October 10, 2022 

‘She’s gonna take over’: How Penn’s Kayla Padilla is soaring on and off the court

The two-time First-Team All-Ivy player returns for her senior season with much more than basketball on her mind. That’s part of what makes her great.

For the first time in over a decade, Penn women’s basketball star Kayla Padilla didn’t get many workouts in with her trainer, Jared Lloyd, at home in California this summer. That was because she was in Chicago, interning for Google.

Padilla, a senior guard and a frontrunner for Ivy League Player of the Year in 2022-23, has been one of the best players in the conference since she stepped foot on campus three years ago. But, as the Google internship suggests, she didn’t get to where she is athletically by focusing solely on basketball. Instead, her ascent on the court has come as she has challenged herself off the court as well, in everything from academics to entrepreneurship to community outreach.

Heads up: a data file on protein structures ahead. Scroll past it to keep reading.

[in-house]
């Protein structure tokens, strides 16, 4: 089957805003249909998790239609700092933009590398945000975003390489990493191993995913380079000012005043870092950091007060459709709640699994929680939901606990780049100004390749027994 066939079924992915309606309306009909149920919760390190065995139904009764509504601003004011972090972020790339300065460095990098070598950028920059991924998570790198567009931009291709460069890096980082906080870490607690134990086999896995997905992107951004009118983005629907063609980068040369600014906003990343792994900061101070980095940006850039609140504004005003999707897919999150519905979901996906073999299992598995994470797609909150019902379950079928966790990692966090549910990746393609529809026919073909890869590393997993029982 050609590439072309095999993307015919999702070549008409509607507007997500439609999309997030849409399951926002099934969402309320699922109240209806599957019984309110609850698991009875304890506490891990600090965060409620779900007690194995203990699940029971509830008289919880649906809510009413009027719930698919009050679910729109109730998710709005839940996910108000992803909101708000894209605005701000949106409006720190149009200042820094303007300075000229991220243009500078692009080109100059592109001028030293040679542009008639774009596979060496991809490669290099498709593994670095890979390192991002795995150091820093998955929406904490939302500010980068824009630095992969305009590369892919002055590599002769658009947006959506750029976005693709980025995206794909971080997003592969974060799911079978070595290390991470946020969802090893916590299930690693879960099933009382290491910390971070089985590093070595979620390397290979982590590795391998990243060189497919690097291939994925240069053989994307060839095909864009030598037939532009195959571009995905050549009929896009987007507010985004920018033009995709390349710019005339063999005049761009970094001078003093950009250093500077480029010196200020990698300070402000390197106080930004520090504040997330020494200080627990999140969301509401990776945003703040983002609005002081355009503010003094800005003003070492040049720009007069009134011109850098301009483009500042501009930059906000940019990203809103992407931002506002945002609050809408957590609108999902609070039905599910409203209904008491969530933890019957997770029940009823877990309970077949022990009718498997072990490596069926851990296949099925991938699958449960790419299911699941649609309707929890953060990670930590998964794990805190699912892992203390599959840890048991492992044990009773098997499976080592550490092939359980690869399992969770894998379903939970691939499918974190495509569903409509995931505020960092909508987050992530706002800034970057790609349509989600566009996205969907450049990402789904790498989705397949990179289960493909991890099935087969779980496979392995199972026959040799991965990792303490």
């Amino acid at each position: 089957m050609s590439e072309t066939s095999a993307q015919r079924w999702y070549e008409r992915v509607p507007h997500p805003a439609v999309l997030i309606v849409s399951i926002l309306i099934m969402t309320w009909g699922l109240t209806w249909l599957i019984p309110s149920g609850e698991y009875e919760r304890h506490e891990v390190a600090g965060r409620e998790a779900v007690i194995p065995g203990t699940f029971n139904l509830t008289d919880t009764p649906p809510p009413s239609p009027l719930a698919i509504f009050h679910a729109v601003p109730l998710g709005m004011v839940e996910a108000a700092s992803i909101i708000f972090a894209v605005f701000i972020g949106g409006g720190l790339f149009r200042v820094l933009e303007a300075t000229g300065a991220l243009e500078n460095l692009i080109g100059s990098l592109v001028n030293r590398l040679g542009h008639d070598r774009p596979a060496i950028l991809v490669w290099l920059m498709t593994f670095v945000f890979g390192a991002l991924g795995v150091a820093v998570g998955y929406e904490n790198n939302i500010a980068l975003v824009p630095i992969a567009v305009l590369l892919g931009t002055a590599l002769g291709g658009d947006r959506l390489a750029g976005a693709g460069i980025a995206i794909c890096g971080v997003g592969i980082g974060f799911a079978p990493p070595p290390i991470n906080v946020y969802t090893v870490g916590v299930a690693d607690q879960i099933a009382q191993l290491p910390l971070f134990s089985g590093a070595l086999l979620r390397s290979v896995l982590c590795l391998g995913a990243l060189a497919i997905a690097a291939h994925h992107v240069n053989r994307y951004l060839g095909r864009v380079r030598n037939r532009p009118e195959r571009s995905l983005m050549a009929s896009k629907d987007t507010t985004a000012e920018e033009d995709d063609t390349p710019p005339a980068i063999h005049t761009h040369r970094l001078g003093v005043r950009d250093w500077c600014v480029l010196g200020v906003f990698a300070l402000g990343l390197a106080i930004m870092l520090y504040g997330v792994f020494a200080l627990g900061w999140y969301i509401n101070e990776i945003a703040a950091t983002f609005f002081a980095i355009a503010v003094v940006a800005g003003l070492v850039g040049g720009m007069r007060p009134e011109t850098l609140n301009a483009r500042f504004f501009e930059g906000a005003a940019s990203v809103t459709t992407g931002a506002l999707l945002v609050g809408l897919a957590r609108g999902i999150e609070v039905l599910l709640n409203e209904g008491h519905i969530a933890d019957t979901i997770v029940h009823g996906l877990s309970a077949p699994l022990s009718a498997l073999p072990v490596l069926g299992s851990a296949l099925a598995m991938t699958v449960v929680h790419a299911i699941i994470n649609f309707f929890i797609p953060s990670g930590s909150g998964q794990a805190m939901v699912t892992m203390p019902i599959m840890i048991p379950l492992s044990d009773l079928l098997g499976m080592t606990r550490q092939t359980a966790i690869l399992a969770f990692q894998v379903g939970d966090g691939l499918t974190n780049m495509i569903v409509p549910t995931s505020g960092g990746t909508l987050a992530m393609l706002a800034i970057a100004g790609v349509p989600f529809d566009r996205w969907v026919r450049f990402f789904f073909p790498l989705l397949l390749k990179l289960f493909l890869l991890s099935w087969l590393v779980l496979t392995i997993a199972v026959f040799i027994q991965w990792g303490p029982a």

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Growing up in Los Angeles in the early 2000s, Padilla told The Next, “all the stars were aligned” for her to play basketball. In her Filipino culture, basketball is “a humongous thing,” and she got to see Kobe Bryant and Shaquille O’Neal star nearby for the NBA’s Los Angeles Lakers.

Padilla started playing basketball young, and though she was competitive, she played primarily for fun — and the extras. “It was more about the snacks for me,” she says. But around the fourth grade, she realized how big of a role basketball would play in her life when she traveled to a tournament by plane for the first time.

Padilla and Lloyd also started working together around that time, and Lloyd marvels at how similar Padilla was then to how she is now. She has always had a knack for making shots — especially going left — and she has consistently been hard-working, focused and professional. Lloyd estimates that she has been disengaged during a workout fewer than five times in their entire time working together.

“I think one of the biggest things about me is that I’m a self-starter,” Padilla says, “and I’m able to motivate myself and don’t need much external motivation.”